18| While fat intake does not directly affect blood sugars, too much unhealthy fat can affect heart health for which diabetics are at a higher risk, and it can cause weight gain because fat has more calories, which does affect blood sugars.
19| Plant-based protein sources have much less unhealthy saturated fats than animal protein foods, along with healthy doses of fiber. Beans, humus, lentils, tofu, tempeh, edamame, soy protein, almond butter, and peanut butter are all good choices.
20| Ensure that adequate amounts of fiber are consumed. Fiber rich foods are good for diabetics because they do not cause sudden spikes in blood sugar levels. Fiber also reduces the effect that carbohydrates have on blood sugar levels, as it takes a longer time to digest foods containing fiber. This allows a slower release of glucose into the bloodstream. Aim for 25 to 30 grams of fiber per day.
21| Get adequate amounts of vitamin D. Studies have shown that low levels of vitamin D were found in people with metabolic disorders such as diabetes. Vitamin D is found in milk, fortified cereals, fatty fish, beef liver, and egg yolks. 15 minutes outside in the sunshine will produce vitamin D naturally in the body.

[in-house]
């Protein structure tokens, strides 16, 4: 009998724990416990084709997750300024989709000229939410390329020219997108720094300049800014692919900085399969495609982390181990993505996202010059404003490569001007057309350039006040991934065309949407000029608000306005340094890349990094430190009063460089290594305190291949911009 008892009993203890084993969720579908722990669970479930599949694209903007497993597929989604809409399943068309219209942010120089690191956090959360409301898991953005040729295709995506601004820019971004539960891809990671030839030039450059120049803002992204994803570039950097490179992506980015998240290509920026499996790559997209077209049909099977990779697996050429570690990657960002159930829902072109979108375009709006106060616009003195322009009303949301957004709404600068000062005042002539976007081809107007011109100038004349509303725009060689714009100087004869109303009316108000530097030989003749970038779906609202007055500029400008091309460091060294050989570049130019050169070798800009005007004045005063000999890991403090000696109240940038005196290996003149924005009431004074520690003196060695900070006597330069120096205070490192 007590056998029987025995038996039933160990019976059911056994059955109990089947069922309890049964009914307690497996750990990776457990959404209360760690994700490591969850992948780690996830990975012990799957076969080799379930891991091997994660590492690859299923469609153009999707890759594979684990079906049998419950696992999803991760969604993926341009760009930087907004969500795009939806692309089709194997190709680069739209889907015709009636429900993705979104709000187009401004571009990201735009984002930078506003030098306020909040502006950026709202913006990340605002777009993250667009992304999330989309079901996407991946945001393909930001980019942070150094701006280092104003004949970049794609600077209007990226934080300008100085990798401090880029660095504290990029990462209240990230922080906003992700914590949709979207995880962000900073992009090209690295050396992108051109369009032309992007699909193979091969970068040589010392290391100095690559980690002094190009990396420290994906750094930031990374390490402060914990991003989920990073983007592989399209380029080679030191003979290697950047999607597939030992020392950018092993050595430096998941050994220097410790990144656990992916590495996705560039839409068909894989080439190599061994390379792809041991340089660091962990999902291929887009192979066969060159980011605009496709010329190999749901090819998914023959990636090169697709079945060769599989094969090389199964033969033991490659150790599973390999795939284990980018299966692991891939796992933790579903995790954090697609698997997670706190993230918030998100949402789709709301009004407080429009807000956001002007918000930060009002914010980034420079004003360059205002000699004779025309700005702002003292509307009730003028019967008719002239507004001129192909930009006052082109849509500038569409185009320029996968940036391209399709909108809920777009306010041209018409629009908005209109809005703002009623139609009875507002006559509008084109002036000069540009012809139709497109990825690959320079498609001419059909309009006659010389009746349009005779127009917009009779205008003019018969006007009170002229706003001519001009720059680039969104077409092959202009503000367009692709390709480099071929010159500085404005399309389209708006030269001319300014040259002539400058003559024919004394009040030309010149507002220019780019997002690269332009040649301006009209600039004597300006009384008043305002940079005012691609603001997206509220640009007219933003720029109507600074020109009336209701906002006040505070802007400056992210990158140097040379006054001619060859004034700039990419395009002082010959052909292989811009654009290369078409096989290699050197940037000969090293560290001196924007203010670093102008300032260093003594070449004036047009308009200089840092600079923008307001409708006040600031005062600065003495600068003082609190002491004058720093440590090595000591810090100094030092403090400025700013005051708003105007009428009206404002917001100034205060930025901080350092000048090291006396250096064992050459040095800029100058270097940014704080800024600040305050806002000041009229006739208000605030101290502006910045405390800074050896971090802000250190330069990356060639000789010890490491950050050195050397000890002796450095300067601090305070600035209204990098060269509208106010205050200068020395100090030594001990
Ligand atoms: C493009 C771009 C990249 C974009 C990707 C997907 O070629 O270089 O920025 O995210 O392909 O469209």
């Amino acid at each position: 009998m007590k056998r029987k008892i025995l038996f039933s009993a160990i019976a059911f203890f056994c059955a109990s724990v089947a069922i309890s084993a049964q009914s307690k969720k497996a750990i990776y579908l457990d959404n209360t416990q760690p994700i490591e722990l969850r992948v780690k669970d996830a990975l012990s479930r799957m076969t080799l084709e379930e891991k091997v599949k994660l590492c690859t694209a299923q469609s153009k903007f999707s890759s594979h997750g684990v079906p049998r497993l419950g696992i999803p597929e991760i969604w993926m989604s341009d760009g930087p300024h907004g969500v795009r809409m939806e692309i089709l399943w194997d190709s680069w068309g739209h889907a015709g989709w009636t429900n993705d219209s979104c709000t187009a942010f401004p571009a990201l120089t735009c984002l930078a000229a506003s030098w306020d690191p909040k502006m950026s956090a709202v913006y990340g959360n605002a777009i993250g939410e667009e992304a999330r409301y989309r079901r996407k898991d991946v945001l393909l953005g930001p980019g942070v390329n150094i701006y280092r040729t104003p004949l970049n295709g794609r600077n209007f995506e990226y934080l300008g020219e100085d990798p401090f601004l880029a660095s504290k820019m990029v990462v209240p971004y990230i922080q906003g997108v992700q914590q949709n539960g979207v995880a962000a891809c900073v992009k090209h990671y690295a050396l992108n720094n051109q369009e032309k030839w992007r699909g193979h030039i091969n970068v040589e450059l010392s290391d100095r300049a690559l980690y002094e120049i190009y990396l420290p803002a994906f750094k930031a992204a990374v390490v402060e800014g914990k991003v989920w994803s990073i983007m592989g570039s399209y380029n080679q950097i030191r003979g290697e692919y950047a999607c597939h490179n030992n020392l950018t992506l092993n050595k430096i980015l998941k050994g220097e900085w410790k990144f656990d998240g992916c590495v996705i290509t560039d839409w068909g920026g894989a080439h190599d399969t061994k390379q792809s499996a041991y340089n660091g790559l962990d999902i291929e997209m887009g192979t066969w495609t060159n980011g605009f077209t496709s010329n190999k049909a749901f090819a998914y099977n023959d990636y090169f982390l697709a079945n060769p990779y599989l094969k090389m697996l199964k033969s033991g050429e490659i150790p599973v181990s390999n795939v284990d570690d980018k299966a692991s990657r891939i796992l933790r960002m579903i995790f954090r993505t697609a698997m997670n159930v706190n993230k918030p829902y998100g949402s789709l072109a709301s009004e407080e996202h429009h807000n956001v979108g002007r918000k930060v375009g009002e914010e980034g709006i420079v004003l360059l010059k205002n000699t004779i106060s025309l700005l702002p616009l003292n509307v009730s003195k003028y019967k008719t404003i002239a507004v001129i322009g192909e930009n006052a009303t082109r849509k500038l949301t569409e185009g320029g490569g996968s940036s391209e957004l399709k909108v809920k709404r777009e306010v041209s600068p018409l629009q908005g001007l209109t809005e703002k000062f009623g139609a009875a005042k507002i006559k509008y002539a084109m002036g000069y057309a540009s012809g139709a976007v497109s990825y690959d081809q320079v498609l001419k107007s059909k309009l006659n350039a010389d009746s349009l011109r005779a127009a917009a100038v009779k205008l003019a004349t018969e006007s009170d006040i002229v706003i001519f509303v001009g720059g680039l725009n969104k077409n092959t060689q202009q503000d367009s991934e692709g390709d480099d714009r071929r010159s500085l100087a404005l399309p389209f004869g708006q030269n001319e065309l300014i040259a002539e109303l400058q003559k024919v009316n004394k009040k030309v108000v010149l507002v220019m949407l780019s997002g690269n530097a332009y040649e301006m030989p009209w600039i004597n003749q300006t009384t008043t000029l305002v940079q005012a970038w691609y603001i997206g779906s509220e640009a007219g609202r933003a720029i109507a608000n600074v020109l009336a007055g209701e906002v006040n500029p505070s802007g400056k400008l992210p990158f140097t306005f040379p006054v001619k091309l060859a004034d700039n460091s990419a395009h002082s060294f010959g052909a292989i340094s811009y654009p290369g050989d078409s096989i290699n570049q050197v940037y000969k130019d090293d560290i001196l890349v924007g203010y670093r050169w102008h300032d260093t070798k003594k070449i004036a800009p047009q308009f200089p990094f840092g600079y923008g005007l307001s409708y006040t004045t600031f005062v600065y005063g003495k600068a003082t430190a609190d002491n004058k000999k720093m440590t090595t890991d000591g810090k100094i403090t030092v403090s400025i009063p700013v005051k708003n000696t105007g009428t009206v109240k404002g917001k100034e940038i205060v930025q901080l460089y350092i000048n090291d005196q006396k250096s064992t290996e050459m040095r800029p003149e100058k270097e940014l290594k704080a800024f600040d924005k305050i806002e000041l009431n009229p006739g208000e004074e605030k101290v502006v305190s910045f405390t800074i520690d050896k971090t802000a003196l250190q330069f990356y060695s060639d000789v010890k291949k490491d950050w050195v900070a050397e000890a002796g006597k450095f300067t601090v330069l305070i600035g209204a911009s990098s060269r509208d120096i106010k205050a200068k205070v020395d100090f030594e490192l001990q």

22| Reduce the level of fructose consumed. Fructose consumption should be less than six teaspoons or 25 grams per day for normal people. However, for those with insulin resistance it should be less. Fructose consumed in drinks, especially soft drinks and as an additive in processed foods is the worst type of sugar.
23| It’s important for those with diabetes to ease into exercise, particularly for those who do not workout regularly because blood glucose levels can change based on the length and intensity of your workout, ask your doctor to determine a safe workout.
24| Aerobic exercise is particularly effective for weight loss. Before starting any exercise, check with your doctor.